Schafer: Replacing the CEO isn't easy for smaller firms
- Article by: LEE SCHAFER
- Star Tribune
- November 24, 2012 - 4:46 PM
Techne Corp. CEO Thomas Oland, age 71, had a clear plan for CEO succession.
Appoint Chief Financial Officer Greg Melsen as CEO.
The board disagreed, and that's why Friday will be the last day of Oland's exemplary 27-year tenure leading the Minneapolis-based company. He has resigned from the board and will retire.
The disagreement between the CEO and his board illustrates just how difficult the job of management succession can be, as Techne is far from the first company to struggle with it.
There are good practices to make the process go smoother, and it starts with a board of directors that invests significant time on management succession.
One frustration for smaller company directors is that there seems to be a lot of great advice out there that's more relevant for directors who sit on the board of a Fortune 500 company. Those directors can read articles like the one A.G. Lafley co-authored a year ago for the Harvard Business Review based on his experience finding his successor at Procter & Gamble Co.
At one point Lafley described how he assumed the role of leadership coach, "especially with the top 500 executives."
It would seem challenging enough to remember the names of 500 people, let alone "coach" them. But a company of $50 million or even $300 million in annual revenue -- not exactly a small business -- does not even have 500 top executives. It would be lucky to have a handful.
Jay W. Lorsch, a professor of human relations at the Harvard Business School, said the real luxury big companies have in management succession is the opportunity to put up-and-comers into jobs running a business unit. It means executive experience with all of the functional areas of a business, and tracking results is easy.
The far simpler structure of smaller companies usually means the best candidates for promotion have jobs like vice president of marketing or director of operations, with little or nothing to do with other functions.
Creating a chief operating officer role at smaller companies solves that problem but creates others, in part because a new COO will almost certainly be seen as CEO-elect. Lorsch said it can also be difficult to manage the timing of the transition of executive authority.
The best small-company directors understand that it's their job to pick a CEO and make sure they have a good choice when the time comes. But they also get that board members can't develop internal CEO candidates. What the board must do is insist that the CEO is doing it, and has a process for doing it well.
"I really believe in the old adage that you inspect what you expect," said Linda Hall, an experienced corporate director perhaps best known for her work as CEO of MinuteClinic. "A board needs to devote a significant amount of time to having the CEO go through the management development plans of key people."
As part of ongoing planning, the directors should agree on a set of skills and attributes for a CEO's successor. Then the board and CEO identify managers who either have or could acquire those skills with training or new assignments. A great outcome is not one good candidate for promotion when the time comes, but two or three.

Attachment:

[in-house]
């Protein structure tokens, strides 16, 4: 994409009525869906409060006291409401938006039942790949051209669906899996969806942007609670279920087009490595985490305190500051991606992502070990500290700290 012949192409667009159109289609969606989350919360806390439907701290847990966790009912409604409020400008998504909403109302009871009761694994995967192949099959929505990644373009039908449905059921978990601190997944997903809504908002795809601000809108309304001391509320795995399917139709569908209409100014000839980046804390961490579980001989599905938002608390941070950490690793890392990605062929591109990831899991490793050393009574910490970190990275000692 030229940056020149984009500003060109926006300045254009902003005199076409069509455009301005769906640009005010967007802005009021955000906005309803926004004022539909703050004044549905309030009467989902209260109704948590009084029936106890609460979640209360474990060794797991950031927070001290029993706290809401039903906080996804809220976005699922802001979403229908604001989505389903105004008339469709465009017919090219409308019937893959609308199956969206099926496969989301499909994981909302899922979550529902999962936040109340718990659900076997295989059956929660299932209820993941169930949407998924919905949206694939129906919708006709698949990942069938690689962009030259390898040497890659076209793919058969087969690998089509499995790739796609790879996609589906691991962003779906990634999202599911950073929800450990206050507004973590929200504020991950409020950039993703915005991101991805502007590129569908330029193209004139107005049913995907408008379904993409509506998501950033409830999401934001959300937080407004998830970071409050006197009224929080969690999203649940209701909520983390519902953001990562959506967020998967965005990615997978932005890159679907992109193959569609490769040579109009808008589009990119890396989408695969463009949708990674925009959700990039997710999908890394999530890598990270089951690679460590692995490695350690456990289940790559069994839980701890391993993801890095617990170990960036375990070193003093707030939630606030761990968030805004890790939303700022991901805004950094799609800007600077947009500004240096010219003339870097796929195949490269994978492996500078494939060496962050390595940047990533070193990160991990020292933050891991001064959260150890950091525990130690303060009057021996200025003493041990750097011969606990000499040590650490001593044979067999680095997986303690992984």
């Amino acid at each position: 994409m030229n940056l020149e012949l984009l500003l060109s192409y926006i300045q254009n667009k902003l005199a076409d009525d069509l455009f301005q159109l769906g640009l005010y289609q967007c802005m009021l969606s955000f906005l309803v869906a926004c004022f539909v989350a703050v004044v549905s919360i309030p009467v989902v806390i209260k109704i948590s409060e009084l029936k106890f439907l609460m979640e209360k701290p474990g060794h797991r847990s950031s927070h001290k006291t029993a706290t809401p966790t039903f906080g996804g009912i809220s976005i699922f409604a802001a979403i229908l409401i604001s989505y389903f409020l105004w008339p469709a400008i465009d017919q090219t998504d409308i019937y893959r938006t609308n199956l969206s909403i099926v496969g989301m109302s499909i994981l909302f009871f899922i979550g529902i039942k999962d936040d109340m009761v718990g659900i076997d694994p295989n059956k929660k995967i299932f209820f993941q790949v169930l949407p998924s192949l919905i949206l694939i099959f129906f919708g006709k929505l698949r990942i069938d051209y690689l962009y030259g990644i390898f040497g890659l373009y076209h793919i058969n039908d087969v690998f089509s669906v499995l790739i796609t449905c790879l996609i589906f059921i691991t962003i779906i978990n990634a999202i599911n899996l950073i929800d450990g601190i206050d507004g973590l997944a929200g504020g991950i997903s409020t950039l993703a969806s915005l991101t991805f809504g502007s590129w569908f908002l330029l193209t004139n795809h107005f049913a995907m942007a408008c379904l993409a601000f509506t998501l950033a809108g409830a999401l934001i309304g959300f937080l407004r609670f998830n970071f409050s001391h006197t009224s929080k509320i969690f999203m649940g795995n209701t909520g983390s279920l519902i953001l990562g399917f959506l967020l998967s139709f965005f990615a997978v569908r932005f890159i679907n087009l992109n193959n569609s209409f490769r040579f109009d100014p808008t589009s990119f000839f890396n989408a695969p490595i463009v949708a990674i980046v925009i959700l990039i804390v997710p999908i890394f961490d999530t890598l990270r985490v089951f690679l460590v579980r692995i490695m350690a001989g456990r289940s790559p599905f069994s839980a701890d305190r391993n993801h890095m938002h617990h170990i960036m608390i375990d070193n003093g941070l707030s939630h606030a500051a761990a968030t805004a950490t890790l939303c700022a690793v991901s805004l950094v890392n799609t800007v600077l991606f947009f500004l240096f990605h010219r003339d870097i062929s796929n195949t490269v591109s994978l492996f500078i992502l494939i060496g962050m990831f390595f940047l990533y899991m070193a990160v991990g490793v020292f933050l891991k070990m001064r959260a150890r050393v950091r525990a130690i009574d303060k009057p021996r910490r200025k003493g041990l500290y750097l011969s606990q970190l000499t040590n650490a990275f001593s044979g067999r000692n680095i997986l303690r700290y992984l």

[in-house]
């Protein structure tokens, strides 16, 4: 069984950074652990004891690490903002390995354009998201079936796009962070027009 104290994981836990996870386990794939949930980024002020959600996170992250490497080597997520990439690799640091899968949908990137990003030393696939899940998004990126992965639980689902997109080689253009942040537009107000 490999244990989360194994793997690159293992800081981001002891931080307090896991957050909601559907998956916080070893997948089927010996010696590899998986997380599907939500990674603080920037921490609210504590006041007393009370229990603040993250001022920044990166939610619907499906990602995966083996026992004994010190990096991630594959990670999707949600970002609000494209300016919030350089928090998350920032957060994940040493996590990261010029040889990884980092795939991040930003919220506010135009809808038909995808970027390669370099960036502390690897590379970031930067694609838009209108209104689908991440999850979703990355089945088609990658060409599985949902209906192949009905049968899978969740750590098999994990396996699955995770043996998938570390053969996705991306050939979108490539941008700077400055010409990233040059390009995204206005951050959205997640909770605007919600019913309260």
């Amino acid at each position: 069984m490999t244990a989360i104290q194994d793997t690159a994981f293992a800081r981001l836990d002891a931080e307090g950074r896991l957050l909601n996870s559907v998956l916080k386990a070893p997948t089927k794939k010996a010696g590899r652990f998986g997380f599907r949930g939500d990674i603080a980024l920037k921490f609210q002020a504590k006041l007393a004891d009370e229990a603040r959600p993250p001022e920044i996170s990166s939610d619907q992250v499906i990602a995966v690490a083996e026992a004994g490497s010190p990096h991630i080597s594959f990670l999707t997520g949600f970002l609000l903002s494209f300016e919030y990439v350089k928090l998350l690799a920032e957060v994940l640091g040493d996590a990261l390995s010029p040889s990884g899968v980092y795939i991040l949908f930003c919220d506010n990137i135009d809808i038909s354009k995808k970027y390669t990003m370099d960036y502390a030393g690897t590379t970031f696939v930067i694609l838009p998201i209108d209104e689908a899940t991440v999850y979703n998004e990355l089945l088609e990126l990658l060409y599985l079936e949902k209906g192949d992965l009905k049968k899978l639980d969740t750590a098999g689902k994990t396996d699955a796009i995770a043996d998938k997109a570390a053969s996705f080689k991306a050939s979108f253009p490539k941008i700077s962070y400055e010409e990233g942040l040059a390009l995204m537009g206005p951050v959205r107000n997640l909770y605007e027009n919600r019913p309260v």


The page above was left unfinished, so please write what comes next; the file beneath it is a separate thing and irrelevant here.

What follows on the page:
John Meeker, the founder of Meeker Search and Consulting of Edina, said he has been hired to, in effect, conduct an internal search by vetting the best candidates. He brings the same evaluation and screening process that he might use for a full executive search. Usually, he said, there is plenty of track record to review. "Which of the [internal candidates] has sought out the most diversity of experience?" he said, as an example of what he evaluates. Not just ambitions, he added, but concrete steps to learn new things, such as by volunteering in a trade association.
Even with rotating assignments, training and other hard work, Lorsch said, "developing the generalist internally is very difficult to do. It's one of the reasons that you see so many people picked from the outside. And that usually leads to problems."
Techne's Oland was certainly a strong advocate of hiring internally. In his short e-mail giving 30 days' notice as CEO, attached to a public filing, he argued that 30 years of progress will be put at risk by recruiting someone unfamiliar with the company.
The board's new chairman declined, through an assistant, to discuss the matter, and Oland did not respond to a request to comment.
It appears from a filing that the board intends only to look outside. Oland's choice, Greg Melsen, was named CFO in 2004, and will take over as CEO on an interim basis.
Oland has a finance background and for many years was the CFO as well. He is, according to analyst Dan Leonard of the investment firm Leerink Swann, a very well-regarded CEO. Techne is today a profitable, cash-rich producer of specialty biological products for medical research and other applications.
In its most recent quarter, Techne earned $25.7 million, or 70 cents per share, on sales of $75 million.
Leonard said he can understand a board's desire to look at other candidates, but added that he would also not be surprised if the directors take the easy way out and grab the guy who is right in front of them.
And appoint Melsen.
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